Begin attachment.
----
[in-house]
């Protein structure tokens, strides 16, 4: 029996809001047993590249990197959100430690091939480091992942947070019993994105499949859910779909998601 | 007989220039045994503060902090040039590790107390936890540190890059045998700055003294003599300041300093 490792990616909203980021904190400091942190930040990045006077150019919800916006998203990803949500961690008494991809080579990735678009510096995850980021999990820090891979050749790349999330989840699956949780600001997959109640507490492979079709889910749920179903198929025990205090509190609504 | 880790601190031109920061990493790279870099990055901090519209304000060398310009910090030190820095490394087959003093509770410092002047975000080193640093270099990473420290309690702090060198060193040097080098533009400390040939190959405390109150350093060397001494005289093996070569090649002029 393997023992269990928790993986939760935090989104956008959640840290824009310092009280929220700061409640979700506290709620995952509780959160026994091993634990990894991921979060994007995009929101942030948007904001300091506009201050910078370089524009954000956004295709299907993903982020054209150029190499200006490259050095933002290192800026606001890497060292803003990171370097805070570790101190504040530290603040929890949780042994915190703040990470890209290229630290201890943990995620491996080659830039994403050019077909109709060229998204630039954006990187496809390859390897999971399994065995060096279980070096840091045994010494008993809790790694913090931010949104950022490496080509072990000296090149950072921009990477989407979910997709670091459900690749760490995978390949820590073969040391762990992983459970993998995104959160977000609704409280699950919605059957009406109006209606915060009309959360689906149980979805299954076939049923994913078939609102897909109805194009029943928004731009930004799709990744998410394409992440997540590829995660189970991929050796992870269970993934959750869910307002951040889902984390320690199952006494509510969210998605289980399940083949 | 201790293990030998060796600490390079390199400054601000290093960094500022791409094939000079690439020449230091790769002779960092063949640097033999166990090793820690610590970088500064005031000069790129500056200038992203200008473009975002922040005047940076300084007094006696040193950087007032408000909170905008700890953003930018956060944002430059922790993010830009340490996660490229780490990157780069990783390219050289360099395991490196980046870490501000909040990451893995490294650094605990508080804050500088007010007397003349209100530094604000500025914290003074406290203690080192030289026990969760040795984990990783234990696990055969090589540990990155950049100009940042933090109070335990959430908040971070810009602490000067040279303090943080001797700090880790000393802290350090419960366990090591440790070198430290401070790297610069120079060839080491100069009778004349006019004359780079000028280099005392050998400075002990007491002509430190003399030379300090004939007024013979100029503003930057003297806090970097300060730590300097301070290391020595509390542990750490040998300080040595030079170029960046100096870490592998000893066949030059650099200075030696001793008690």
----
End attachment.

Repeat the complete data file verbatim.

[in-house]
């Protein structure tokens, strides 16, 4: 029996809001047993590249990197959100430690091939480091992942947070019993994105499949859910779909998601 | 007989220039045994503060902090040039590790107390936890540190890059045998700055003294003599300041300093 490792990616909203980021904190400091942190930040990045006077150019919800916006998203990803949500961690008494991809080579990735678009510096995850980021999990820090891979050749790349999330989840699956949780600001997959109640507490492979079709889910749920179903198929025990205090509190609504 | 880790601190031109920061990493790279870099990055901090519209304000060398310009910090030190820095490394087959003093509770410092002047975000080193640093270099990473420290309690702090060198060193040097080098533009400390040939190959405390109150350093060397001494005289093996070569090649002029 393997023992269990928790993986939760935090989104956008959640840290824009310092009280929220700061409640979700506290709620995952509780959160026994091993634990990894991921979060994007995009929101942030948007904001300091506009201050910078370089524009954000956004295709299907993903982020054209150029190499200006490259050095933002290192800026606001890497060292803003990171370097805070570790101190504040530290603040929890949780042994915190703040990470890209290229630290201890943990995620491996080659830039994403050019077909109709060229998204630039954006990187496809390859390897999971399994065995060096279980070096840091045994010494008993809790790694913090931010949104950022490496080509072990000296090149950072921009990477989407979910997709670091459900690749760490995978390949820590073969040391762990992983459970993998995104959160977000609704409280699950919605059957009406109006209606915060009309959360689906149980979805299954076939049923994913078939609102897909109805194009029943928004731009930004799709990744998410394409992440997540590829995660189970991929050796992870269970993934959750869910307002951040889902984390320690199952006494509510969210998605289980399940083949 | 201790293990030998060796600490390079390199400054601000290093960094500022791409094939000079690439020449230091790769002779960092063949640097033999166990090793820690610590970088500064005031000069790129500056200038992203200008473009975002922040005047940076300084007094006696040193950087007032408000909170905008700890953003930018956060944002430059922790993010830009340490996660490229780490990157780069990783390219050289360099395991490196980046870490501000909040990451893995490294650094605990508080804050500088007010007397003349209100530094604000500025914290003074406290203690080192030289026990969760040795984990990783234990696990055969090589540990990155950049100009940042933090109070335990959430908040971070810009602490000067040279303090943080001797700090880790000393802290350090419960366990090591440790070198430290401070790297610069120079060839080491100069009778004349006019004359780079000028280099005392050998400075002990007491002509430190003399030379300090004939007024013979100029503003930057003297806090970097300060730590300097301070290391020595509390542990750490040998300080040595030079170029960046100096870490592998000893066949030059650099200075030696001793008690």